In some cases, analysts who supervise the installation or upgrade of IT systems from start to finish may be called IT project managers. They monitor a project’s progress to ensure that deadlines, standards, and cost targets are met. IT project managers who also plan and direct an organization’s IT department or IT policies are included in the profile on computer and information systems managers.

Work Environment

Computer systems analysts held about 538,800 jobs in 2021. The largest employers of computer systems analysts were as follows:

Computer systems design and related services        24%
Finance and insurance 15
Management of companies and enterprises 10
Government 7
Information 6

Computer systems analysts may work directly for an organization or as contractors, often for an information technology firm. The projects that computer systems analysts work on usually require them to collaborate with others.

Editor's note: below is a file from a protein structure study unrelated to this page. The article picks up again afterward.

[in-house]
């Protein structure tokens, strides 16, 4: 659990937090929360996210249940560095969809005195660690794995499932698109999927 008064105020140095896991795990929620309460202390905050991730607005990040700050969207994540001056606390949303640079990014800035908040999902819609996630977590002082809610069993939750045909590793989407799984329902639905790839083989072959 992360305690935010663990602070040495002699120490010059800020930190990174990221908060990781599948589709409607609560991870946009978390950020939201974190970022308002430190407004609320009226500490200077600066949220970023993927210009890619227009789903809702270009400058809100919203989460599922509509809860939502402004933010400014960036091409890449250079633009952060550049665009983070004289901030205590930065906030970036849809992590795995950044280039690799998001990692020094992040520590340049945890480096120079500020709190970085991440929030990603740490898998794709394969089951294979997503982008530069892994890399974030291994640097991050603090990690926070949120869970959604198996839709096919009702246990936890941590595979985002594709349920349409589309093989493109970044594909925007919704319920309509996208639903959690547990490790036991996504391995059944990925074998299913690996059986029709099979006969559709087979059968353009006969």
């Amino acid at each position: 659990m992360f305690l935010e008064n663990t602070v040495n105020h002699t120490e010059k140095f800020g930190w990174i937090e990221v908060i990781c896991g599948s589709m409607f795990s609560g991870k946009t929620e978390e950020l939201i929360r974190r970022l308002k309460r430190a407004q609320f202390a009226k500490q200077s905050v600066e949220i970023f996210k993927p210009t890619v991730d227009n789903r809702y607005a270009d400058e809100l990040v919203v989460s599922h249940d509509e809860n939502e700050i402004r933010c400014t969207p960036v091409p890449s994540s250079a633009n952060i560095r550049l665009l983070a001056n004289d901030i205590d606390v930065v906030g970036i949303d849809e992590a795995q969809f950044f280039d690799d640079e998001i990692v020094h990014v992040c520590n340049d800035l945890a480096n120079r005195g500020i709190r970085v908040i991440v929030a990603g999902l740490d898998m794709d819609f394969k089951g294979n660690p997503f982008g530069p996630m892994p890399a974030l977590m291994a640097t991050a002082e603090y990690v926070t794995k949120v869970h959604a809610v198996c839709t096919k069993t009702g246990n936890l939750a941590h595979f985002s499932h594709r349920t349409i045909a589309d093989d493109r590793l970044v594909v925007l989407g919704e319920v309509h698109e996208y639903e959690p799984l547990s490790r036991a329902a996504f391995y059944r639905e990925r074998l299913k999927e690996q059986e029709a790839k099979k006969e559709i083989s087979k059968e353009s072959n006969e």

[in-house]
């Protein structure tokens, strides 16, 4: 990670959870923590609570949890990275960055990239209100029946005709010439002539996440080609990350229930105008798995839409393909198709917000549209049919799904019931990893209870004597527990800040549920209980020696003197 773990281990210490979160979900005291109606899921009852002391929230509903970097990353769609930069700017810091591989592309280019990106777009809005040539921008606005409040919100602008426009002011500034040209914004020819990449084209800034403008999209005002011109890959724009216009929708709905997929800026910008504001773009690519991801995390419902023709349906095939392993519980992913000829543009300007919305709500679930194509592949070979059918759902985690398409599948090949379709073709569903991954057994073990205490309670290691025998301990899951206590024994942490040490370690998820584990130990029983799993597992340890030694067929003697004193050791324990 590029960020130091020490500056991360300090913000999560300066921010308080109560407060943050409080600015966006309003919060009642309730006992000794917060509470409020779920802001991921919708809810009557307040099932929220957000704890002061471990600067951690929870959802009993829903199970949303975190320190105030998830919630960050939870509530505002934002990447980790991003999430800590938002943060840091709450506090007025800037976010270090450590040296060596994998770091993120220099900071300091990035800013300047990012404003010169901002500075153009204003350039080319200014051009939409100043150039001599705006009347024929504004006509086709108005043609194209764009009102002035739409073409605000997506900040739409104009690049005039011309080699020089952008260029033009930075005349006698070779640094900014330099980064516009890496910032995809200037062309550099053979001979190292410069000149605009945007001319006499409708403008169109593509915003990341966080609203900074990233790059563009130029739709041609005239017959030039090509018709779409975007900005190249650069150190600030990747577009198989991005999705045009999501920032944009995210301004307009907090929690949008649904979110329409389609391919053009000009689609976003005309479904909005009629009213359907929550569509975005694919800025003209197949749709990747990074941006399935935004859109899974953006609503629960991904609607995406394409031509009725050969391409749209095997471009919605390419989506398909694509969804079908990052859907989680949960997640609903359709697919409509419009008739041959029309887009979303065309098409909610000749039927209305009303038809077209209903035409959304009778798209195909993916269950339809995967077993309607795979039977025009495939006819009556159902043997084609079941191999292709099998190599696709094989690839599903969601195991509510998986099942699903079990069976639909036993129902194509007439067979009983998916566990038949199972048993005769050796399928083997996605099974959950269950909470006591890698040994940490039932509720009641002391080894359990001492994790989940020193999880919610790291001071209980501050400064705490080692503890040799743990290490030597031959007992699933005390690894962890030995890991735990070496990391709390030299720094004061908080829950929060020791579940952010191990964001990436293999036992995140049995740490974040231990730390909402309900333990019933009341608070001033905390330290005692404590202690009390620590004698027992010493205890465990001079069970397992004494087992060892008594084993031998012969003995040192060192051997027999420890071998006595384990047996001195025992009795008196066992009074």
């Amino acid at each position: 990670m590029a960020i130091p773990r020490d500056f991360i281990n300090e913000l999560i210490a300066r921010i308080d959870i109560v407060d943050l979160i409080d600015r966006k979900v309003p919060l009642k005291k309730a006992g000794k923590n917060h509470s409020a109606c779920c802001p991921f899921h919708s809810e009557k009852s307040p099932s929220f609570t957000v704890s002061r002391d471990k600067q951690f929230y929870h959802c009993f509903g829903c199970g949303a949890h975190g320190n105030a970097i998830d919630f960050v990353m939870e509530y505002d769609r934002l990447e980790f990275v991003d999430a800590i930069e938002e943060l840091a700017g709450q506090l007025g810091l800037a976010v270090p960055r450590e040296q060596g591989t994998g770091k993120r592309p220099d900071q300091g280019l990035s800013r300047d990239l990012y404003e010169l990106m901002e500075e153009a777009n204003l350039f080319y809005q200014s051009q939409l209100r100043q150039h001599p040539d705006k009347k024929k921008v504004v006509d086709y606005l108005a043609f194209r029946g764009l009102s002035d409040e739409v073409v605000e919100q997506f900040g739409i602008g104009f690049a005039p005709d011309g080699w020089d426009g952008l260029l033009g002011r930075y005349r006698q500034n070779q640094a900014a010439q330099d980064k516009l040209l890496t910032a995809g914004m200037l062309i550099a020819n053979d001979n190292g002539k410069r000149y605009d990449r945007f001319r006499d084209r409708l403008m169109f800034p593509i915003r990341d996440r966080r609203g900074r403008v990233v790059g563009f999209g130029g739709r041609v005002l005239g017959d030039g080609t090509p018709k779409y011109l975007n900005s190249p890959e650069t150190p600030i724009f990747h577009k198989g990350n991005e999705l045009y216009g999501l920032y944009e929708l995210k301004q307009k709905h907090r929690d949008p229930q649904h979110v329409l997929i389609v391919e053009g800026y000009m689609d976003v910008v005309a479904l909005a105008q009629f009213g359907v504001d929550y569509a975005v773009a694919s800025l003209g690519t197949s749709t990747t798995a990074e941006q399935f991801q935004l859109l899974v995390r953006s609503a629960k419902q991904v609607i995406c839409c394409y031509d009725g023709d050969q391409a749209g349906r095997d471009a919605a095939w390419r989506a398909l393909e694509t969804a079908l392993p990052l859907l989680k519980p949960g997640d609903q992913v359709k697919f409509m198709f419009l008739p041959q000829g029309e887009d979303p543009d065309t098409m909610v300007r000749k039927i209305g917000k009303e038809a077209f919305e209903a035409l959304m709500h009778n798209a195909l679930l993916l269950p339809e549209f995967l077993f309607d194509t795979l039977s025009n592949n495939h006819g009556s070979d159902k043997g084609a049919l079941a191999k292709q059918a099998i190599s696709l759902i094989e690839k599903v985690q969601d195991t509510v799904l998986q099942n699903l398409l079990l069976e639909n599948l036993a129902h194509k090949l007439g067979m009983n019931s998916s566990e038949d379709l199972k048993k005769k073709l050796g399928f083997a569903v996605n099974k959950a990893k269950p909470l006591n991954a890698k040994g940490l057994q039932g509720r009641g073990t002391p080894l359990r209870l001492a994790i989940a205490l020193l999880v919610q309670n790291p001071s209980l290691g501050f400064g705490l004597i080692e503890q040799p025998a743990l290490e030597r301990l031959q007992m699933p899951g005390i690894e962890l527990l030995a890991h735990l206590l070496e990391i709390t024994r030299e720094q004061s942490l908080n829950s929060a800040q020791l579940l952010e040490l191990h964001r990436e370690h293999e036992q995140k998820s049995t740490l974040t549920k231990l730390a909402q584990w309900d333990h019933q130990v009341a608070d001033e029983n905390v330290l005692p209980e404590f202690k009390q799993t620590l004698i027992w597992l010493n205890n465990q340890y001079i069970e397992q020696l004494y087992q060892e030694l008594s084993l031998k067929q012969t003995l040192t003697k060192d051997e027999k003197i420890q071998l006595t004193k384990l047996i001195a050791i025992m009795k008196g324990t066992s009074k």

Work Schedules

Most computer systems analysts work full time.

Education and Training

Computer systems analysts typically need a bachelor’s degree to enter the occupation. Studying a computer science or information systems field is common, although not always a requirement. Some firms hire job candidates who have a degree in business or liberal arts along with relevant skills.


Computer systems analysts typically need a bachelor's degree in computer and information technology or a related field, such as mathematics. Because these analysts are involved in the business side of an organization, taking business courses or majoring in management information systems may be helpful. Some employers hire job candidates who have liberal arts degrees and have gained programming or technical expertise elsewhere.

Some employers prefer applicants who have a master’s degree in business administration (MBA) with a concentration in information systems. For technically complex jobs, a master’s degree in computer science may be more appropriate.

Systems analysts may take continuing education courses throughout their careers to stay abreast of new technology. Technological advances are common in the computer field, and continual study is necessary to remain competitive.